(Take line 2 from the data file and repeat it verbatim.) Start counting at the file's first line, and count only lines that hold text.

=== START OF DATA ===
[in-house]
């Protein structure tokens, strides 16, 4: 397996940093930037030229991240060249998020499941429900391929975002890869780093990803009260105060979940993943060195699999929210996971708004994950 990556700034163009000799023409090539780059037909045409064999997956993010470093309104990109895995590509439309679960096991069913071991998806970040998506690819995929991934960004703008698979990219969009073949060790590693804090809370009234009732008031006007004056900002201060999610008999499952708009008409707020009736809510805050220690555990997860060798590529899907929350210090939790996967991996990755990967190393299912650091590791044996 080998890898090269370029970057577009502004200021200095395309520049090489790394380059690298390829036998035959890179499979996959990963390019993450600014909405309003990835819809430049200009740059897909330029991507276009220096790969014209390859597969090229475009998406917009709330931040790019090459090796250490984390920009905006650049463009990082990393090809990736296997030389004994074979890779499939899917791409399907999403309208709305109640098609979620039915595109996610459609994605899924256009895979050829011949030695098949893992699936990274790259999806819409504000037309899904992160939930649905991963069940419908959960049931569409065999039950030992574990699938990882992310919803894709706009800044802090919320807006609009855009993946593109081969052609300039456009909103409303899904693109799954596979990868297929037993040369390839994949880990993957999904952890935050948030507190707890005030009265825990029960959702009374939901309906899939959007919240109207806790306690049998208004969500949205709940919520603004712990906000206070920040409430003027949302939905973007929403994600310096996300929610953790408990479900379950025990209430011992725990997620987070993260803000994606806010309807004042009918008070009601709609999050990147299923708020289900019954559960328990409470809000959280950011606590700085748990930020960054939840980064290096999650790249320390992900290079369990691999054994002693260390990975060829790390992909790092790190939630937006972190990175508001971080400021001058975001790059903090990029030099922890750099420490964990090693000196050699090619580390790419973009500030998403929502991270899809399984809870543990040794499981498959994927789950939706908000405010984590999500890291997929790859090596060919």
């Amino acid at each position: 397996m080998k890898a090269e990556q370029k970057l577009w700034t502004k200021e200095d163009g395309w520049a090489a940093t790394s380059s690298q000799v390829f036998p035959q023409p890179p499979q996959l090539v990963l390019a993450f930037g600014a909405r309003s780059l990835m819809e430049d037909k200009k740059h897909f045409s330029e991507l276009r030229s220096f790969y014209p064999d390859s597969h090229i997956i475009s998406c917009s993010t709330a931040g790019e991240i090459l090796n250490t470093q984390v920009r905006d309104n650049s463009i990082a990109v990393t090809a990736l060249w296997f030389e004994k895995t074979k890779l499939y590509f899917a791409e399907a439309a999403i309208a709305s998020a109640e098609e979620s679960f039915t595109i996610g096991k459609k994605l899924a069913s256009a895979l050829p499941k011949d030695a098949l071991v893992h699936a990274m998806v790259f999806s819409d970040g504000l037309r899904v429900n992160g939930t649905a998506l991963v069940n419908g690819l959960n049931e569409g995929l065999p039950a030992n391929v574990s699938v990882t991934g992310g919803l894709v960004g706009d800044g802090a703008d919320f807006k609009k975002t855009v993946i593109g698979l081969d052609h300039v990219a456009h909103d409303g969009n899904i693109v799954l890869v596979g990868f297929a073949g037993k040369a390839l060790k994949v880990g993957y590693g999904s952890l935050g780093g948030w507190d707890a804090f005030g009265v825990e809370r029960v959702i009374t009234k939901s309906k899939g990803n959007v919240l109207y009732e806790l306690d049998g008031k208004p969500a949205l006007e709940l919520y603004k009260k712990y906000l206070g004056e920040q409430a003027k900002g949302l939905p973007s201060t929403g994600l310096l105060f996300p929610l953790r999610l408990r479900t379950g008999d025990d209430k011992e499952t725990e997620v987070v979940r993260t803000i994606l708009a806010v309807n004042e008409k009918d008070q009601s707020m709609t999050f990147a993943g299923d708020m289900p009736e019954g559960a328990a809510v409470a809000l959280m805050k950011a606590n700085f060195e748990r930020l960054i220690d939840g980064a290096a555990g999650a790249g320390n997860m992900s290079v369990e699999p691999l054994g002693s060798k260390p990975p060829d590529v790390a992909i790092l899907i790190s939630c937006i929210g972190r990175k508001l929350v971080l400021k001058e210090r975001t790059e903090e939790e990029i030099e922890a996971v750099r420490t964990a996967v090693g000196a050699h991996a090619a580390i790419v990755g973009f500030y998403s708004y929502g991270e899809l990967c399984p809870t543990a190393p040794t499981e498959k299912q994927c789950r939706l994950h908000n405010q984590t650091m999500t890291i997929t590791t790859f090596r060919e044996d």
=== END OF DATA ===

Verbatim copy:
């Protein structure tokens, strides 16, 4: 397996940093930037030229991240060249998020499941429900391929975002890869780093990803009260105060979940993943060195699999929210996971708004994950 990556700034163009000799023409090539780059037909045409064999997956993010470093309104990109895995590509439309679960096991069913071991998806970040998506690819995929991934960004703008698979990219969009073949060790590693804090809370009234009732008031006007004056900002201060999610008999499952708009008409707020009736809510805050220690555990997860060798590529899907929350210090939790996967991996990755990967190393299912650091590791044996 080998890898090269370029970057577009502004200021200095395309520049090489790394380059690298390829036998035959890179499979996959990963390019993450600014909405309003990835819809430049200009740059897909330029991507276009220096790969014209390859597969090229475009998406917009709330931040790019090459090796250490984390920009905006650049463009990082990393090809990736296997030389004994074979890779499939899917791409399907999403309208709305109640098609979620039915595109996610459609994605899924256009895979050829011949030695098949893992699936990274790259999806819409504000037309899904992160939930649905991963069940419908959960049931569409065999039950030992574990699938990882992310919803894709706009800044802090919320807006609009855009993946593109081969052609300039456009909103409303899904693109799954596979990868297929037993040369390839994949880990993957999904952890935050948030507190707890005030009265825990029960959702009374939901309906899939959007919240109207806790306690049998208004969500949205709940919520603004712990906000206070920040409430003027949302939905973007929403994600310096996300929610953790408990479900379950025990209430011992725990997620987070993260803000994606806010309807004042009918008070009601709609999050990147299923708020289900019954559960328990409470809000959280950011606590700085748990930020960054939840980064290096999650790249320390992900290079369990691999054994002693260390990975060829790390992909790092790190939630937006972190990175508001971080400021001058975001790059903090990029030099922890750099420490964990090693000196050699090619580390790419973009500030998403929502991270899809399984809870543990040794499981498959994927789950939706908000405010984590999500890291997929790859090596060919």